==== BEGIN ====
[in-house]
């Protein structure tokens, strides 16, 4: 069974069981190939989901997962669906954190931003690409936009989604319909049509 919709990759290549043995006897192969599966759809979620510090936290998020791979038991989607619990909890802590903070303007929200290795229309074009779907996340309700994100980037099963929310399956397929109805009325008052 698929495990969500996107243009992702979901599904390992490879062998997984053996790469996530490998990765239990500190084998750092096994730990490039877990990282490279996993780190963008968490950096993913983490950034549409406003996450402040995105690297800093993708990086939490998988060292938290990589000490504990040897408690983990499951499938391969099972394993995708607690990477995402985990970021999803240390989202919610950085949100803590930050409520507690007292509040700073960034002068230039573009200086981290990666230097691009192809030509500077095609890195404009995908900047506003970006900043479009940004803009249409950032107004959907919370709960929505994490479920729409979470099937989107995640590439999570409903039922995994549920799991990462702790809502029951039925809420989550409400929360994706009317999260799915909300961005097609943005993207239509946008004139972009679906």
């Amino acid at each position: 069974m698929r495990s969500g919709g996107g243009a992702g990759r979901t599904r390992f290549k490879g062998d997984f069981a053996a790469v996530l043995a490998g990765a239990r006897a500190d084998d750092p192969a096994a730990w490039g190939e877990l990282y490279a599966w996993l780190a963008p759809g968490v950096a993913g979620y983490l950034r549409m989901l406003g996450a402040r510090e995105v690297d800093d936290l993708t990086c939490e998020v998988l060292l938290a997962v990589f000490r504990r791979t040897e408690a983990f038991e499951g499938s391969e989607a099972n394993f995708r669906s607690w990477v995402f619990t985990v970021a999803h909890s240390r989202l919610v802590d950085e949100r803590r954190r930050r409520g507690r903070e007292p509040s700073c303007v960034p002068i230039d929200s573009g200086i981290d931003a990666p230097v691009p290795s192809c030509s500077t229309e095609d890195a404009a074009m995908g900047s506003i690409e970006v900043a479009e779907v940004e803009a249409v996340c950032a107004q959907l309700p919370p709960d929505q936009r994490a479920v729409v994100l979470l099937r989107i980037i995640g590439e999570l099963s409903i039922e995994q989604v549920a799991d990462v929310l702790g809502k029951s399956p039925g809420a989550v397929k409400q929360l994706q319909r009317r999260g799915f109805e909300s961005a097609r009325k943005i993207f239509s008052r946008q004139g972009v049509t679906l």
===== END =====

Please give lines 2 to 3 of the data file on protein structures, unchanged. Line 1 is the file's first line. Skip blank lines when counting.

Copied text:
């Protein structure tokens, strides 16, 4: 069974069981190939989901997962669906954190931003690409936009989604319909049509 919709990759290549043995006897192969599966759809979620510090936290998020791979038991989607619990909890802590903070303007929200290795229309074009779907996340309700994100980037099963929310399956397929109805009325008052 698929495990969500996107243009992702979901599904390992490879062998997984053996790469996530490998990765239990500190084998750092096994730990490039877990990282490279996993780190963008968490950096993913983490950034549409406003996450402040995105690297800093993708990086939490998988060292938290990589000490504990040897408690983990499951499938391969099972394993995708607690990477995402985990970021999803240390989202919610950085949100803590930050409520507690007292509040700073960034002068230039573009200086981290990666230097691009192809030509500077095609890195404009995908900047506003970006900043479009940004803009249409950032107004959907919370709960929505994490479920729409979470099937989107995640590439999570409903039922995994549920799991990462702790809502029951039925809420989550409400929360994706009317999260799915909300961005097609943005993207239509946008004139972009679906």
């Amino acid at each position: 069974m698929r495990s969500g919709g996107g243009a992702g990759r979901t599904r390992f290549k490879g062998d997984f069981a053996a790469v996530l043995a490998g990765a239990r006897a500190d084998d750092p192969a096994a730990w490039g190939e877990l990282y490279a599966w996993l780190a963008p759809g968490v950096a993913g979620y983490l950034r549409m989901l406003g996450a402040r510090e995105v690297d800093d936290l993708t990086c939490e998020v998988l060292l938290a997962v990589f000490r504990r791979t040897e408690a983990f038991e499951g499938s391969e989607a099972n394993f995708r669906s607690w990477v995402f619990t985990v970021a999803h909890s240390r989202l919610v802590d950085e949100r803590r954190r930050r409520g507690r903070e007292p509040s700073c303007v960034p002068i230039d929200s573009g200086i981290d931003a990666p230097v691009p290795s192809c030509s500077t229309e095609d890195a404009a074009m995908g900047s506003i690409e970006v900043a479009e779907v940004e803009a249409v996340c950032a107004q959907l309700p919370p709960d929505q936009r994490a479920v729409v994100l979470l099937r989107i980037i995640g590439e999570l099963s409903i039922e995994q989604v549920a799991d990462v929310l702790g809502k029951s399956p039925g809420a989550v397929k409400q929360l994706q319909r009317r999260g799915f109805e909300s961005a097609r009325k943005i993207f239509s008052r946008q004139g972009v049509t679906l």